In this book, John Birmingham successfully puts his characters in a highly charged and segregated atmosphere, the Second World War. Our people, 'our avatars' transferred for our sakes to the past, to experience the adventure for us, come face to face with 'the barbarians' (who are also us, our forefathers) who caused and fought the great war in the 1940s, of the greatest generation. The same place where a black man could not fight side to side with a white man. In a place with people that committed the atrocities of genocide and ethnic cleansing. Able to stop the people that caused the HOLOCAUST of the Jewish people. If we were to visit back then, given the opportunity to stop the atrocities, I wonder, like the characters in the book, how we would react... I wonder, if we were given the chance to stop the atrocities what we would do...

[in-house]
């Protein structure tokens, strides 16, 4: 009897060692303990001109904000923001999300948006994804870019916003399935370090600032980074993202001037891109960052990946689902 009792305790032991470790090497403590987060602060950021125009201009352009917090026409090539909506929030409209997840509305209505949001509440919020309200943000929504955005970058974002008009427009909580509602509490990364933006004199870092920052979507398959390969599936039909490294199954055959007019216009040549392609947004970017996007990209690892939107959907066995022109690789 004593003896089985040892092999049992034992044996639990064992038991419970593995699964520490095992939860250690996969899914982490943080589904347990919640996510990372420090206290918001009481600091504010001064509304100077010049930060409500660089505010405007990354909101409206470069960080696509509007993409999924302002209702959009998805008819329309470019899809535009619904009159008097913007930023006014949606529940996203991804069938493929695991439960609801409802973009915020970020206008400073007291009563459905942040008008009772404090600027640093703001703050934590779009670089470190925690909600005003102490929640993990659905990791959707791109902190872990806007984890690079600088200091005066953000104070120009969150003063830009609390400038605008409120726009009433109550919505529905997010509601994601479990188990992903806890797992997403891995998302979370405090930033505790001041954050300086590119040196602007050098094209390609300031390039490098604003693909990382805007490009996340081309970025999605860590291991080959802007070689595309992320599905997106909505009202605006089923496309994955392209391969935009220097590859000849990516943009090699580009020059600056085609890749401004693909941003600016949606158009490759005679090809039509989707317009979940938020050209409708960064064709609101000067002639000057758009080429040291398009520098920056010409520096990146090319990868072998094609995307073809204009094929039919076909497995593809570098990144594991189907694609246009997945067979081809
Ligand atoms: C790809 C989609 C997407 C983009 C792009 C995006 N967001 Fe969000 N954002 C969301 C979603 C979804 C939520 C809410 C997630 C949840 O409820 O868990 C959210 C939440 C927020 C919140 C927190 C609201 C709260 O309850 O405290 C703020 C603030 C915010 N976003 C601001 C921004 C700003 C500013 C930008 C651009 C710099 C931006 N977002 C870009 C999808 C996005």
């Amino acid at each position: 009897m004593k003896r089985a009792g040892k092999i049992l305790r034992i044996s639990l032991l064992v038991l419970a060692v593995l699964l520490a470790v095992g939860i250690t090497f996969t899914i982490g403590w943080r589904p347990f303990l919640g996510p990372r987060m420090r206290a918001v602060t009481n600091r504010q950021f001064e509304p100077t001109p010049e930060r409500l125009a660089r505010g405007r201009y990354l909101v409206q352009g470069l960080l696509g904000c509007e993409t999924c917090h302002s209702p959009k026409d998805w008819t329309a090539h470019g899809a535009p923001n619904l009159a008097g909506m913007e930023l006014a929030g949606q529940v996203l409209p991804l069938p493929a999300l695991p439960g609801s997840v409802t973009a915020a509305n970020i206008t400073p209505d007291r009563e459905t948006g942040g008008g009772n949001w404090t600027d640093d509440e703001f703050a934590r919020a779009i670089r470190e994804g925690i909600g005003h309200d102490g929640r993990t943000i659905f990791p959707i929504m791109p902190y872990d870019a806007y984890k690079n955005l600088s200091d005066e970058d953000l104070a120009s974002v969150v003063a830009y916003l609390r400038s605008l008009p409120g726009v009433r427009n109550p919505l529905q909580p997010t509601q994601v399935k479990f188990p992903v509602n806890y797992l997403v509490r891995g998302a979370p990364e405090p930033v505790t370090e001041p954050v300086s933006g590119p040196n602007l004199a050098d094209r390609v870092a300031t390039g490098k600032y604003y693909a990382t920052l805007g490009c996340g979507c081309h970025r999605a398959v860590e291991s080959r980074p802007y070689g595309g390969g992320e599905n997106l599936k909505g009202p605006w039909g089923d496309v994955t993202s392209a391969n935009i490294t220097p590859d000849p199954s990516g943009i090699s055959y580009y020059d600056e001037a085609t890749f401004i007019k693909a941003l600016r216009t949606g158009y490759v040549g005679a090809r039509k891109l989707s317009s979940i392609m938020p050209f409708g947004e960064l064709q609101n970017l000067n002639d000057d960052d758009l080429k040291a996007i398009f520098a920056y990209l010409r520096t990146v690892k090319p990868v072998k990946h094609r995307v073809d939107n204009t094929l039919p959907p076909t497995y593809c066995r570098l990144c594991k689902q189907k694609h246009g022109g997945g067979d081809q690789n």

Yet, the most engaging feature of the trilogy, and in particular the third book is how John Birmingham turns the tables on us and shows another side. Are we that much more advanced with our high tech weapons and over the horizon rockets? Are we that much more brilliant since we can spy on everyone in the world, with stealth, and attack them 'at night' while they least expect it? Are we that much better for the way we fight our battles, especially in our so called, 'War on Terror' which for purposes of this book has been ongoing for 20 years (5 times longer that World War 2) ? In the end, the people of the 1940s, adapt our technologies and our freedoms with open arms, but also see our barbarism, and our 'advanced human morality' displaying the cynicism which we flaunted on them when we arrived in the past. And that's a great lesson to take from any book. Don't think, from all the strides that the 'Human Animal' has made, that we have advanced that much in 60 or so years.

I easily give this book 3 stars out of four. With a half star more for the whole trilogy.

John Birmingham is a writer to watch.